Lifecycle rabbi maimon yogbqd

Rabbi Maimon, center, with his first and last subjects, Jack Babani (z"l) and Raphael Alcabes, the author's son. 

Image: Meryl Alcabes

In his memorabilia-filled living room in Seattle’s Seward Park neighborhood, Rabbi Solomon Maimon reflects on his 52-year career as a mohel — one who performs ritual circumcision, or brit milah, according to Jewish law. 

“I traveled wide and far, because my first wife, aleha shalom [peace be upon her], said it needed to be done,” he says. “When they called asking for a mohel, I got on the plane and I went. Because I always listened to my wife.” Alaska, California, Nebraska, tiny Jewish communities all over the Northwest: Wherever there was a family in need of a mohel, that’s where Rabbi Maimon headed. 

So how did he get into the business? That goes back to 1944, when Maimon was serving as Sephardic Bikur Holim’s rabbi. The Seattle community was looking to the future, and the local mohel, Reverend Baronsky, was aging out of the job. Maimon was apprenticed to an experienced mohel in New York. “He took me on as a pupil, and I practiced circumcising cadavers in the morgue,” he says. “I graduated to assisting at the hospital, and then one day he said ‘OK! You are ready!’”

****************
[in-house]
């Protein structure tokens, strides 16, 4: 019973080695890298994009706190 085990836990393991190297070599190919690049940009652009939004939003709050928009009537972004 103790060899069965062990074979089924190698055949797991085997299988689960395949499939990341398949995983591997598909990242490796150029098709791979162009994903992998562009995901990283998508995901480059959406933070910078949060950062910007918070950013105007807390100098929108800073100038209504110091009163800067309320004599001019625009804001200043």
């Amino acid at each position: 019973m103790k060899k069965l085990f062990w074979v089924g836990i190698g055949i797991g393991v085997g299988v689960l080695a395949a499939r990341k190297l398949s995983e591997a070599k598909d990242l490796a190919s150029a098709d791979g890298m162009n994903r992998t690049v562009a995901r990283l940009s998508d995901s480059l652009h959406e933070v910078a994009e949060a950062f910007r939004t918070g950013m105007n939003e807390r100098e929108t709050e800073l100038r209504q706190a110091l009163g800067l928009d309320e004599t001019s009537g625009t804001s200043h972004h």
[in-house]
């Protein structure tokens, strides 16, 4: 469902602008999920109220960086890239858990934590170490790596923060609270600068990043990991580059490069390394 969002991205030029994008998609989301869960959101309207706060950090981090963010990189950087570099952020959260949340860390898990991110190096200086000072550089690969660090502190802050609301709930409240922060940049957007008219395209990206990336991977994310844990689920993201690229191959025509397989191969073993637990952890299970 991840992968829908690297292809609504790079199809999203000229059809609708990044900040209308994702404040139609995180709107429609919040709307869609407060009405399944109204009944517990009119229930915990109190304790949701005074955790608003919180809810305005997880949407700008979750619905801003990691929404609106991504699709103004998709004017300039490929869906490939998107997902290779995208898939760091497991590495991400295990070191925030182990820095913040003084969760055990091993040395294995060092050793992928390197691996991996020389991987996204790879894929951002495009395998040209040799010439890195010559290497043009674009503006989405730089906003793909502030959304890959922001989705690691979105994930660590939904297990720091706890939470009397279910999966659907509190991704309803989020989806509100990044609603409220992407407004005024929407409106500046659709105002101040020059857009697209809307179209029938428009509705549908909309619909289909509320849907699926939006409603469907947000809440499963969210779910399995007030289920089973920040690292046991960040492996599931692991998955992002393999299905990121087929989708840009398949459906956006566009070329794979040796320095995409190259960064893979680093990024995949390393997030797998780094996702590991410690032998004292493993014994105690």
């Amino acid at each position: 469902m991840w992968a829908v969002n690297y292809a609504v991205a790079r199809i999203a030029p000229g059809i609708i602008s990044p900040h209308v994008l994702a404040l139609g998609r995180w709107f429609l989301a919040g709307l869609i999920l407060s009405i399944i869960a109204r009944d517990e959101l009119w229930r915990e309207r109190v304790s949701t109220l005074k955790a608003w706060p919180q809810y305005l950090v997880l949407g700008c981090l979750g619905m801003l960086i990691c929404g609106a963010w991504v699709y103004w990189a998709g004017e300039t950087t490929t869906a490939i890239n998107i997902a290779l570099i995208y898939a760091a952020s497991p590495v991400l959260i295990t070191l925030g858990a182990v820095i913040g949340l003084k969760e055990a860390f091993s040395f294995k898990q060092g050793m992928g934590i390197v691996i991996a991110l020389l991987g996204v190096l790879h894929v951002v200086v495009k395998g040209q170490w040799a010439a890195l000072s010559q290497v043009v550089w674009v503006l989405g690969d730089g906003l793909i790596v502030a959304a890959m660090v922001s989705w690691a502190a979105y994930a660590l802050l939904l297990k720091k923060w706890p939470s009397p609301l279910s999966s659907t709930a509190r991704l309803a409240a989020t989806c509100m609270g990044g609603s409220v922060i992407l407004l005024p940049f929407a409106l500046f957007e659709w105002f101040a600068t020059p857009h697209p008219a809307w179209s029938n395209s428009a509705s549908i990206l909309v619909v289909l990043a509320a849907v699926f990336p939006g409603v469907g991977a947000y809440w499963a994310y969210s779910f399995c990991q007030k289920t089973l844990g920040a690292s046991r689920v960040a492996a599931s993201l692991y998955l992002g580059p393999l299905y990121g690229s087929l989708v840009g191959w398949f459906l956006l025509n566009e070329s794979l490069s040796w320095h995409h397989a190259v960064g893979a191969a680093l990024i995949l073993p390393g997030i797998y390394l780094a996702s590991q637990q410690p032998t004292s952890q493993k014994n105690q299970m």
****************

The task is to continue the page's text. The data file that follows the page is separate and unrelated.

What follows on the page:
He returned to Seattle. Soon after, a baby boy named Jack Babani (z”l) was born, and Maimon’s career was launched. Up until 1998, Rabbi Maimon performed hundreds of circumcisions. If the baby was born on Shabbat, then the eighth day fell on the next Shabbat. If a mother and baby were still in the hospital on Shabbat, Rabbi Maimon walked to the hospital for the brit milah. He always found congregation members willing to accompany him on the long trek.

By the 1990s, Rabbi Simon Benzaquen succeeded Rabbi Maimon as the local mohel. But in 1998, when Rabbi Benzaquen was out of the country, Rabbi Maimon was called upon to come out of retirement for one last circumcision. Although he was 79, his hands were steady, and he performed his final brit milah on Raphael Alcabes, my son, after Shabbat morning prayers, in front of a huge gathering. 

Now 98 (or 99 — it’s unclear), Maimon has passed his bag and instruments on to his great-grandnephew, the fifth generation of Maimon family mohels, Rabbi Avraham Maimon, who continues the tradition in California. 

 

 

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